Yes, off-road trails can be one of the best family vacations you’ll find, especially right here in the Mountain State. Take time to explore the options in southern West Virginia by visiting the Hatfield-McCoy Trails. This off-road park offers more than 600 miles of thrill-seeking ATV, UTV, dirt bike and Jeep trails that will keep you coming back for more.

While traveling along these exciting trails, you will learn about West Virginia’s history by visiting the different ATV-friendly towns. Visit the town of Matewan to learn about the Hatfield-McCoy Feud and the infamous Matewan Massacre. Visit the town of Gilbert to learn how moonshine is made. Visit the town of Bramwell to tour some magnificent mansions. Visit the city of Logan and take a trip down the river in a kayak or canoe. While you are in town, don’t forget to stop by one or two of the wonderful local restaurants for some down-home southern cooking. With over 600 miles of trails, you won’t see the same spot twice and will fill your day with some lovely, scenic views. After a day full of exploring the trails and history, relax by the campfire while nibbling on a hot “s’more” and listening to some local bluegrass music.

Exciting vacation destinations are available all over West Virginia, even closer to home than you might think. It’s time to make your reservations and make memories that will last a lifetime. Next week on the blog, look for my checklist of items to ensure you’ve got everything you’ll need on your next trail adventure!

Happy trails!

Chris Zeto is a WVSU Extension Agent for Community Resource and Economic Development in Logan County, working with Hatfield-McCoy Trails. Photo courtesy of Hatfield-McCoy Trails.

Nov. 17: Annual Take a Hike Day

By Ray Moeller, CARD Extension Agent

This Thursday, Nov. 17, marks national “Take a Hike” Day. Below are two not-so-well-known hikes that I often enjoy in southern West Virginia.

Long Point on Summersville Lake
This trail meanders through mature forest growth, leading to a rock outcropping that is 40 feet high at a sharp bend in the Gauley River, which becomes part of Summersville Lake during the summer months. The hike is between one and one-half miles and two miles one-way and there are several off trail options. There is little chance of becoming turned around as the hike traverses a point which is defined on both sides by Summersville Lake itself. To find the trail, drive on U.S. Route 19 south of Summersville and turn west onto Airport Road, which leads to the marina and Mountain Lake Campground. Drive on Airport Road past the marina road, the campground store and the airport. When you come to a gate, park along the roadway and follow the two tracks to the trail signs. The view from the point is terrific, just be aware that children will require careful oversight as there are no hand rails or fencing.

The Falls of Hills Creek
This trail is a hidden gem in the Gauley District of the Monongahela National Forest. Travel east out of Richwood on Highway 55/39 for approximately 20 miles to the marked parking area at the Falls of Hills Creek. The trail leads alongside three falls that are increasing in height. Be warned that the trail is downhill to the last of the falls with many stairs to negotiate. Thus the hiker will be required to return uphill along the same stairs and incline. The falls are particularly beautiful in times of more significant rainfall, especially in the spring of the year, when flowers brighten the landscape and the new growth allows for enhanced sight lines. The total distance is approximately three-quarters of a mile one way, of which the first 1,700 feet paved, with the remainder of the trail more strenuous.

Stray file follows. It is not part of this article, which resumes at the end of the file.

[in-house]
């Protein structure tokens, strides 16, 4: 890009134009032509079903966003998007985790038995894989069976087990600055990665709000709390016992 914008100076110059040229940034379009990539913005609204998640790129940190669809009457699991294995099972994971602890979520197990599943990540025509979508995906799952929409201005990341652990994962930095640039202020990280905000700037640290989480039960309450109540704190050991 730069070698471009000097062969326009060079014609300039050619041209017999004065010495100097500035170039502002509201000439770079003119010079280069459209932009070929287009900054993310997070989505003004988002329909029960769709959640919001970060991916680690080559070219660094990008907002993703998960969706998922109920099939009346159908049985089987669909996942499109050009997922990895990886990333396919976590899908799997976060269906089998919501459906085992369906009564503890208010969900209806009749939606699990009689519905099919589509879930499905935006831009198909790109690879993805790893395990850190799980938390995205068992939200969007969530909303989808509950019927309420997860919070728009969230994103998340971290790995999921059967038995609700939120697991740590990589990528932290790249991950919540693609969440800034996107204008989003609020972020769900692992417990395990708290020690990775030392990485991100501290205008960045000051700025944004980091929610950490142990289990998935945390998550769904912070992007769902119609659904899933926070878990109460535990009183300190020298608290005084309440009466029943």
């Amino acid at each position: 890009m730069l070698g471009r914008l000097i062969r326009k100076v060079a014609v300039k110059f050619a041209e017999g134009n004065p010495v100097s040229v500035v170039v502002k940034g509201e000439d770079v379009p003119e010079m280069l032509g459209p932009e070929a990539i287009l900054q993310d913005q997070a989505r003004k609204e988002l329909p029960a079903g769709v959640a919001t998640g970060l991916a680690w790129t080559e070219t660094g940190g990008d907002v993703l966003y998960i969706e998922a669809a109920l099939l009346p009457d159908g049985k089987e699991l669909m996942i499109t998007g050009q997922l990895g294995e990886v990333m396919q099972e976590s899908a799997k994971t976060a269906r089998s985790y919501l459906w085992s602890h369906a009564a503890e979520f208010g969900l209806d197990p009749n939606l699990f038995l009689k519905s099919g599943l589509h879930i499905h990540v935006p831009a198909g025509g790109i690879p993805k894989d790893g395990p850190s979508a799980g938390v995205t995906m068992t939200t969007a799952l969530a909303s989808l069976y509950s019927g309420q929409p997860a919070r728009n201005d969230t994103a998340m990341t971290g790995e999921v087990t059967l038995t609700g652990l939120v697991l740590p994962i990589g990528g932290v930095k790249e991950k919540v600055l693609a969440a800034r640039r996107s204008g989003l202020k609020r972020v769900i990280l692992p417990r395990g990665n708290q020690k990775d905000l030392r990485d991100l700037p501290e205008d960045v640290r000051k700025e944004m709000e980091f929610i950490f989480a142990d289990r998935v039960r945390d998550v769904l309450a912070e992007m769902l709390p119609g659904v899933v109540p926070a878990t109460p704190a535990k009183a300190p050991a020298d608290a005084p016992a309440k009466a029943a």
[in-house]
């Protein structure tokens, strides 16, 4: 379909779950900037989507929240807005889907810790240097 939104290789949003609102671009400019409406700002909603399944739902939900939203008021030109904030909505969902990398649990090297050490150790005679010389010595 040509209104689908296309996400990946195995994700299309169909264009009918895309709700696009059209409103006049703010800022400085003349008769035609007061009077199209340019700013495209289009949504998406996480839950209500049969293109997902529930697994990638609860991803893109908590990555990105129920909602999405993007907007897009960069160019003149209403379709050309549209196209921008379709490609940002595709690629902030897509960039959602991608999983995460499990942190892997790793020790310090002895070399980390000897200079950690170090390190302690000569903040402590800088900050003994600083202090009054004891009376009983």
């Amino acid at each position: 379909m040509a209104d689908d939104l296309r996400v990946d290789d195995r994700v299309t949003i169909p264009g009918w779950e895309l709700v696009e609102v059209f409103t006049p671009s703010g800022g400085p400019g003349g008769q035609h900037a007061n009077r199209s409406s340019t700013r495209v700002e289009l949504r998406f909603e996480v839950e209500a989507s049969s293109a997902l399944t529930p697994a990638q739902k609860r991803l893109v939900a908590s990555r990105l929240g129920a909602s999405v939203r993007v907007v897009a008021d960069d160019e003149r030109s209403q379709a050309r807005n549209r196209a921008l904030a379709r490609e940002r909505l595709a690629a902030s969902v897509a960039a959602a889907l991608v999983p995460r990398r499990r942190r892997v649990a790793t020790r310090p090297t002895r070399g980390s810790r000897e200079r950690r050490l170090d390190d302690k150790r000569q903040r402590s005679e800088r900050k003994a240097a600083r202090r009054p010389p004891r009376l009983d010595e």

WVSU Yellow Jackets Swarm National Small Farm Conference

By Matt Browning, Director of Communications

patriotguardensWest Virginia State University Yellow Jackets swarmed Virginia Beach as a group of WVSU Extension Service personnel ascended on the 7th National Small Farm Conference Sept. 20-22. Nine staff members hosted eight oral presentations, two poster presentations and an informational exhibit at the event, themed “Creating and Sustaining Small Farmers and Ranchers.”

Staff members presented on a variety of projects, including incorporating technology into agriculture, bolstering youth interest in gardening, urban farming initiatives and others.

“Especially for a school the size of West Virginia State, to have so many of our team presenting their work really speaks to the innovation and scope of our projects,” said Melissa Stewart, assistant program director for Community and Agricultural Resource Development (CARD). “It’s a good reflection of the innovation that is coming out of WVSU.”

West Virginia AgrAbility, a joint WVSU and West Virginia University Extension Service project that seeks to enhance quality of life for farmers with disabilities, was exhibited, as were poster presentations on accessible gardening and providing agriculture education in nontraditional 4-H settings.

jennytabithaOral presentations included the following:

  • The Making of Agriculture: The Intersection of the Maker Movement and Modern Small-Scale Agriculture and How Extension Professionals Can Encourage Both (Extension Agent Jenny Totten with David Francis, Utah State University Extension)
  • Get Off Your Bum and Grow: Encouraging Engagement in Youth Gardening Programs (Extension Agents Jenny Totten and Tabitha Surface)
  • Production and Space Design for the Smallest Farmer: Engaging Children in Agriculture at Any Age (Extension Agent Jenny Totten)